Geopolitical Watch: I wasn't aware of the depth of the existing European problem until I watched episode 4 of the new HBO program VICE. The segment on growing social unrest in Europe was an eye-opener. Extremist reaction to the economic crisis there is much worse than reported in most US media. Unemployment in Spain is 25% and almost 50% for young people. Protests in Spain are growing increasingly violent. Fascists and anti-fascists are fighting it out in Germany and Greece. This could spiral out of control. Most American investors don't realize the EU economy is larger than that of the US. A meltdown in Europe would definitely be felt in the US. Oil prices would likely fall.
Increasing US Production: Many recent articles are predicting a drop in oil prices due to increasing US oil production. I don't buy it. Why? In March 2013, 256 million barrels of oil were imported by the US (52% of total US consumption) at an average price of $108/barrel. That tallies up to over $32 billion dollars in March alone. American policymakers and environmentalists' emphasis on electric vehicles (at the cost of ignoring natural gas transportation) will keep the vast majority of Americans addicted to gasoline for transport for the foreseeable future. Domestic oil production has a long way to go before it can reduce foreign oil imports to marginal levels. As a consequence, the US will stay addicted to high priced foreign oil for years to come. And that is the main reason why the future is so bright for XOM, CVX, and COP going forward. That said, oil company investors need to keep an eye peeled on geopolitical developments: specifically Europe.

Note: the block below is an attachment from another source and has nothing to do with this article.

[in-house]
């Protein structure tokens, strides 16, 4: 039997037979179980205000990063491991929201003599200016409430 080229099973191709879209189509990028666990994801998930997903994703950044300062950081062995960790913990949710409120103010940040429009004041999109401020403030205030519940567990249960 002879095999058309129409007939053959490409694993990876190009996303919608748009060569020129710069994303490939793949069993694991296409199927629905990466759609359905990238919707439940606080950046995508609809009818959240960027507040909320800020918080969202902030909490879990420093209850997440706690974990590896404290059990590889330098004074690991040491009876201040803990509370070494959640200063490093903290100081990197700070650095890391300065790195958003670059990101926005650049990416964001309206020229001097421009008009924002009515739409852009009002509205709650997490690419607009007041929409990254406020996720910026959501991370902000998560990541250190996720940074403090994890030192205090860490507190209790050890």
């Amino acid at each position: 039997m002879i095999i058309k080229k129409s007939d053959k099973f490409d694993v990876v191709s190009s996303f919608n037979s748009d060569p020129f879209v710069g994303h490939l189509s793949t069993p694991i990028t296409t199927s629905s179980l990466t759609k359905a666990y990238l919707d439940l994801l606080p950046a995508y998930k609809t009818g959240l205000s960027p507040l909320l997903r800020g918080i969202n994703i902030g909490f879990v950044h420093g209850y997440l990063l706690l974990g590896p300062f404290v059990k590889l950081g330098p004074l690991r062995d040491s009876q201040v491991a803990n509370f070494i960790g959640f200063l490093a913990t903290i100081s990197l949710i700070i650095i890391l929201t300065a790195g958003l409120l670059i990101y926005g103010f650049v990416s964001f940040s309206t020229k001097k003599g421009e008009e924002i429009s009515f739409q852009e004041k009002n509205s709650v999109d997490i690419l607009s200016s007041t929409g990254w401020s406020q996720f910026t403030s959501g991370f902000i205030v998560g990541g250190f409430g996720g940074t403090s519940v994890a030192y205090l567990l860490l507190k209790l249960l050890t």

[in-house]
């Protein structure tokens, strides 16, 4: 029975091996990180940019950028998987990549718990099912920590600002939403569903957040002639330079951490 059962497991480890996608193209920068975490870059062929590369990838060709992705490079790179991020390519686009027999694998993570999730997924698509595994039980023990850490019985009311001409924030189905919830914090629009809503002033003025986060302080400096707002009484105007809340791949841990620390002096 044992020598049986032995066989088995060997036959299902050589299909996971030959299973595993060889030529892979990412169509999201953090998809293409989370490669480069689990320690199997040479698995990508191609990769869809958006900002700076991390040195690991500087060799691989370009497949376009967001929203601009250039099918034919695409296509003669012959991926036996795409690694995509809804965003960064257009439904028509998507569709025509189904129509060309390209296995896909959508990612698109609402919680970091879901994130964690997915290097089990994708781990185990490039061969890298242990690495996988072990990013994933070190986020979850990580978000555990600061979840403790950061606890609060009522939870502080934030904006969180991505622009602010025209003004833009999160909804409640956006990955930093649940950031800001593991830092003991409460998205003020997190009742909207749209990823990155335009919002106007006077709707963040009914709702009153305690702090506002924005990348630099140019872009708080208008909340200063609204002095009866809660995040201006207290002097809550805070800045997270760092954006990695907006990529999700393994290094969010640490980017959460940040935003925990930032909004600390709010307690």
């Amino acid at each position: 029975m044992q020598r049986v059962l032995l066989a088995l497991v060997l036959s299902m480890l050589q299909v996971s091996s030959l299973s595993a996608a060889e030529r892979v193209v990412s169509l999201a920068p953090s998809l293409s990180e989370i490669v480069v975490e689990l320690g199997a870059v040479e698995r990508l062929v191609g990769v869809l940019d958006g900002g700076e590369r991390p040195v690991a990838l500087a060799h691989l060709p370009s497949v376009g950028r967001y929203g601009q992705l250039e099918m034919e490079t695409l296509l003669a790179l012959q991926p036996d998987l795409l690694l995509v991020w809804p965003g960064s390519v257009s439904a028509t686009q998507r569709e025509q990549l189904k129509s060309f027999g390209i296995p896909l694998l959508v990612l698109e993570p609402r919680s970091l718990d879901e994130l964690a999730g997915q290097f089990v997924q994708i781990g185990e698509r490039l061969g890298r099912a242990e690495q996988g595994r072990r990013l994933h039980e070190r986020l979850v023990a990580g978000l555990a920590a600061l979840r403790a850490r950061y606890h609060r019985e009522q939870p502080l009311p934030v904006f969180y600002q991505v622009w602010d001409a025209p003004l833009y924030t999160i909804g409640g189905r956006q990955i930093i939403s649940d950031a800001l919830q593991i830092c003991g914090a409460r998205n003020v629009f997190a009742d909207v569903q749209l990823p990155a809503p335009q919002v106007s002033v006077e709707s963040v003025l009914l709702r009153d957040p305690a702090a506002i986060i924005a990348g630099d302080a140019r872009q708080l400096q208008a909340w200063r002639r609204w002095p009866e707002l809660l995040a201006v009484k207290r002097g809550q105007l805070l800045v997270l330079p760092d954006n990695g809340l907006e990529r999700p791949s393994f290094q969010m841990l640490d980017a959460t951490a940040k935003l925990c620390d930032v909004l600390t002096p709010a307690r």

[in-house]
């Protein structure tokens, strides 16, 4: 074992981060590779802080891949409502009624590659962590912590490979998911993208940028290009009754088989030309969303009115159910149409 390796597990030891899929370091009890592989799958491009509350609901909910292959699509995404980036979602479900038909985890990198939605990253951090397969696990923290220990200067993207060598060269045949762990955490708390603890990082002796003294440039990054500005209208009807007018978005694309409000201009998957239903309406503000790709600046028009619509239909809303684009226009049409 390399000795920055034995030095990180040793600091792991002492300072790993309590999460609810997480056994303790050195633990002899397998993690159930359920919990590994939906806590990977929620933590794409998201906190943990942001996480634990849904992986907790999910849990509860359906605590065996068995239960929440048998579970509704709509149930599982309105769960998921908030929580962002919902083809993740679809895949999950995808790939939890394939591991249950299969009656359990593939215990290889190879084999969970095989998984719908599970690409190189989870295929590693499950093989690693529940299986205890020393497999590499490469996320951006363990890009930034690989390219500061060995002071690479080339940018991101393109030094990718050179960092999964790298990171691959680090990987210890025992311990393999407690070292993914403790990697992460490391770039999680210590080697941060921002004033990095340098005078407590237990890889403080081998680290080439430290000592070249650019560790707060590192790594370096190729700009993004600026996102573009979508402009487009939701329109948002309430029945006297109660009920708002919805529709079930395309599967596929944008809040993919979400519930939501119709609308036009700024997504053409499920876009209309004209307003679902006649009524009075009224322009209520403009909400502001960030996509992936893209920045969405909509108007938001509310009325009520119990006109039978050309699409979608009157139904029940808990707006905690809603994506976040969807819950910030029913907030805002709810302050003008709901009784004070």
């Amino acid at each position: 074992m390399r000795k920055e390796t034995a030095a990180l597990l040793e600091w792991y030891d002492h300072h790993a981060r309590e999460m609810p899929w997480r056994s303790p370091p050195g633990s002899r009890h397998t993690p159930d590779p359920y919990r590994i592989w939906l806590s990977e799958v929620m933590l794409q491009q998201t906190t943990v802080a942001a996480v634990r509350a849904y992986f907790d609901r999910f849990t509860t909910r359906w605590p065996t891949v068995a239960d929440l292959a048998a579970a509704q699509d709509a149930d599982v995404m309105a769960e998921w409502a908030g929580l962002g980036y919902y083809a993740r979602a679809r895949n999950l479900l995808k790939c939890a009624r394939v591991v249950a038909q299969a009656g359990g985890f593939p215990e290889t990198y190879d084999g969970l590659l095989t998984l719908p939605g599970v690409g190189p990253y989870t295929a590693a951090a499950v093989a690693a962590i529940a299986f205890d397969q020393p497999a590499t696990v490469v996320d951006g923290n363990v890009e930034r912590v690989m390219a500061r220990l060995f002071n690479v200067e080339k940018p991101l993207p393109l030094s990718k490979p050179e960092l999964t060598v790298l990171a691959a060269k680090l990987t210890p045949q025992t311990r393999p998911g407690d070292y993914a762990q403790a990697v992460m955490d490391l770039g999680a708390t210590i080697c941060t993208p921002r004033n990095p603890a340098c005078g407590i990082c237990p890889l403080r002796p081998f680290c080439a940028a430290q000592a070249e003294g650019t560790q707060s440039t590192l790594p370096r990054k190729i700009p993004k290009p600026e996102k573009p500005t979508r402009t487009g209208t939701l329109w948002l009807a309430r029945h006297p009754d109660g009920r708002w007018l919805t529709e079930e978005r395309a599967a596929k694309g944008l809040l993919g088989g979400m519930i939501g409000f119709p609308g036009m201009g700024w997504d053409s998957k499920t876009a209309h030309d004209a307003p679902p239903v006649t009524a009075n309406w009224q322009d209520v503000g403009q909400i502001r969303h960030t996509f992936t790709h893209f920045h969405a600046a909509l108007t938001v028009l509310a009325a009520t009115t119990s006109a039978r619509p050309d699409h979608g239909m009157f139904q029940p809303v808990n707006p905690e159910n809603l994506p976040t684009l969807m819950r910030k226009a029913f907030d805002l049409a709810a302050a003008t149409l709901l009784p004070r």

Additional disclosure: I am an engineer, not a CFA. The information and data presented in this article was obtained from company documents and/or sources believed to be reliable, but has not been independently verified. Therefore, the author cannot guarantee its accuracy. Please do your own research and contact a qualified investment advisor. I am not responsible for investment decisions you make. Thanks for reading and good luck!